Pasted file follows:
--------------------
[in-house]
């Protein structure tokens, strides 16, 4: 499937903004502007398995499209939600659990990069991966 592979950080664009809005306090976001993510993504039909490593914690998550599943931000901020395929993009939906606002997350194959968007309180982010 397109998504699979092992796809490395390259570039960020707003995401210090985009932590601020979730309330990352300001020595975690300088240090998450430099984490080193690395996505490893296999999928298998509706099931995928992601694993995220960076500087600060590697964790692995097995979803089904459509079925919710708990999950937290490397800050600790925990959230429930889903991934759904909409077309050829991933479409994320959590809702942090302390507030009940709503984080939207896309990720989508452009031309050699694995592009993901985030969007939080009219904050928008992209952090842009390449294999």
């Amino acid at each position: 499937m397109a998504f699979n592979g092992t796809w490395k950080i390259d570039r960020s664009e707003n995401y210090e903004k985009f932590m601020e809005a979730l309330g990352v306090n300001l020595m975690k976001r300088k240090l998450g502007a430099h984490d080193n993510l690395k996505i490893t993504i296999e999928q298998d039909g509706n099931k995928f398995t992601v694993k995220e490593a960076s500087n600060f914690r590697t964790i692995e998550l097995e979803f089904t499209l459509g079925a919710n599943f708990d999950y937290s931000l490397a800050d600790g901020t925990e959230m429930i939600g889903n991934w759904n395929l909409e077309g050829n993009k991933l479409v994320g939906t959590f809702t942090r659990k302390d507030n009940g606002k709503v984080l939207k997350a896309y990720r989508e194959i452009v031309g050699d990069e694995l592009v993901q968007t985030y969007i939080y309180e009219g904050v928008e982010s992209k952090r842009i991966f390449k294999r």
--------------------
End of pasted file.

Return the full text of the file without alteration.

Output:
[in-house]
């Protein structure tokens, strides 16, 4: 499937903004502007398995499209939600659990990069991966 592979950080664009809005306090976001993510993504039909490593914690998550599943931000901020395929993009939906606002997350194959968007309180982010 397109998504699979092992796809490395390259570039960020707003995401210090985009932590601020979730309330990352300001020595975690300088240090998450430099984490080193690395996505490893296999999928298998509706099931995928992601694993995220960076500087600060590697964790692995097995979803089904459509079925919710708990999950937290490397800050600790925990959230429930889903991934759904909409077309050829991933479409994320959590809702942090302390507030009940709503984080939207896309990720989508452009031309050699694995592009993901985030969007939080009219904050928008992209952090842009390449294999």
């Amino acid at each position: 499937m397109a998504f699979n592979g092992t796809w490395k950080i390259d570039r960020s664009e707003n995401y210090e903004k985009f932590m601020e809005a979730l309330g990352v306090n300001l020595m975690k976001r300088k240090l998450g502007a430099h984490d080193n993510l690395k996505i490893t993504i296999e999928q298998d039909g509706n099931k995928f398995t992601v694993k995220e490593a960076s500087n600060f914690r590697t964790i692995e998550l097995e979803f089904t499209l459509g079925a919710n599943f708990d999950y937290s931000l490397a800050d600790g901020t925990e959230m429930i939600g889903n991934w759904n395929l909409e077309g050829n993009k991933l479409v994320g939906t959590f809702t942090r659990k302390d507030n009940g606002k709503v984080l939207k997350a896309y990720r989508e194959i452009v031309g050699d990069e694995l592009v993901q968007t985030y969007i939080y309180e009219g904050v928008e982010s992209k952090r842009i991966f390449k294999r």